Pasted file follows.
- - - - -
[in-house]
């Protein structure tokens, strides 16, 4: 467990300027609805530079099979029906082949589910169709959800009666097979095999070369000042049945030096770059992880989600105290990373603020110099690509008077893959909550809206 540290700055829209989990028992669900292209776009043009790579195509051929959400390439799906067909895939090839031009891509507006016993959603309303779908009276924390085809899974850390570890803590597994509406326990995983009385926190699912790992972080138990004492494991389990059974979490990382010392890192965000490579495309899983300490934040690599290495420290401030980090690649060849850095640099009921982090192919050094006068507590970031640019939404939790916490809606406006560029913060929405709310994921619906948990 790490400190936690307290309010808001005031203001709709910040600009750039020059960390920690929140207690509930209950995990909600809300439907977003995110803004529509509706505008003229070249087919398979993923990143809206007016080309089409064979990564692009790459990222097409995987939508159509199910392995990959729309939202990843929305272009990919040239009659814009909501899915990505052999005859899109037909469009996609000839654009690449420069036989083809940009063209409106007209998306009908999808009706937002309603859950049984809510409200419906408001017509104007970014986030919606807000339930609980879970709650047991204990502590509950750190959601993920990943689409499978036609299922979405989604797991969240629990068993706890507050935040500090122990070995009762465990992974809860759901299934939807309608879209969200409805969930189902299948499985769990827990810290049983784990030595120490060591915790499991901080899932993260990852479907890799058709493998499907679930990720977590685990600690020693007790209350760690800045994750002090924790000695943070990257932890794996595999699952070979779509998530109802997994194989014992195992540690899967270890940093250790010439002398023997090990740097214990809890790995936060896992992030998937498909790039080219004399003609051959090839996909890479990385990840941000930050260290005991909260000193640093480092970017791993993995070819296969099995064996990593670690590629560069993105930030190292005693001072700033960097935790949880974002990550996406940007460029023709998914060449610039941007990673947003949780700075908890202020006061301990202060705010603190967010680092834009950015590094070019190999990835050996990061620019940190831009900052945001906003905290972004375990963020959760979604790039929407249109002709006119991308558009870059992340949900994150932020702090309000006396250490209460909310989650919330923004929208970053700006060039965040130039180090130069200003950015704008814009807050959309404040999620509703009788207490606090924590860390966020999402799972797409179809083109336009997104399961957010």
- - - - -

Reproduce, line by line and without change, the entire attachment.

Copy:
[in-house]
């Protein structure tokens, strides 16, 4: 467990300027609805530079099979029906082949589910169709959800009666097979095999070369000042049945030096770059992880989600105290990373603020110099690509008077893959909550809206 540290700055829209989990028992669900292209776009043009790579195509051929959400390439799906067909895939090839031009891509507006016993959603309303779908009276924390085809899974850390570890803590597994509406326990995983009385926190699912790992972080138990004492494991389990059974979490990382010392890192965000490579495309899983300490934040690599290495420290401030980090690649060849850095640099009921982090192919050094006068507590970031640019939404939790916490809606406006560029913060929405709310994921619906948990 790490400190936690307290309010808001005031203001709709910040600009750039020059960390920690929140207690509930209950995990909600809300439907977003995110803004529509509706505008003229070249087919398979993923990143809206007016080309089409064979990564692009790459990222097409995987939508159509199910392995990959729309939202990843929305272009990919040239009659814009909501899915990505052999005859899109037909469009996609000839654009690449420069036989083809940009063209409106007209998306009908999808009706937002309603859950049984809510409200419906408001017509104007970014986030919606807000339930609980879970709650047991204990502590509950750190959601993920990943689409499978036609299922979405989604797991969240629990068993706890507050935040500090122990070995009762465990992974809860759901299934939807309608879209969200409805969930189902299948499985769990827990810290049983784990030595120490060591915790499991901080899932993260990852479907890799058709493998499907679930990720977590685990600690020693007790209350760690800045994750002090924790000695943070990257932890794996595999699952070979779509998530109802997994194989014992195992540690899967270890940093250790010439002398023997090990740097214990809890790995936060896992992030998937498909790039080219004399003609051959090839996909890479990385990840941000930050260290005991909260000193640093480092970017791993993995070819296969099995064996990593670690590629560069993105930030190292005693001072700033960097935790949880974002990550996406940007460029023709998914060449610039941007990673947003949780700075908890202020006061301990202060705010603190967010680092834009950015590094070019190999990835050996990061620019940190831009900052945001906003905290972004375990963020959760979604790039929407249109002709006119991308558009870059992340949900994150932020702090309000006396250490209460909310989650919330923004929208970053700006060039965040130039180090130069200003950015704008814009807050959309404040999620509703009788207490606090924590860390966020999402799972797409179809083109336009997104399961957010």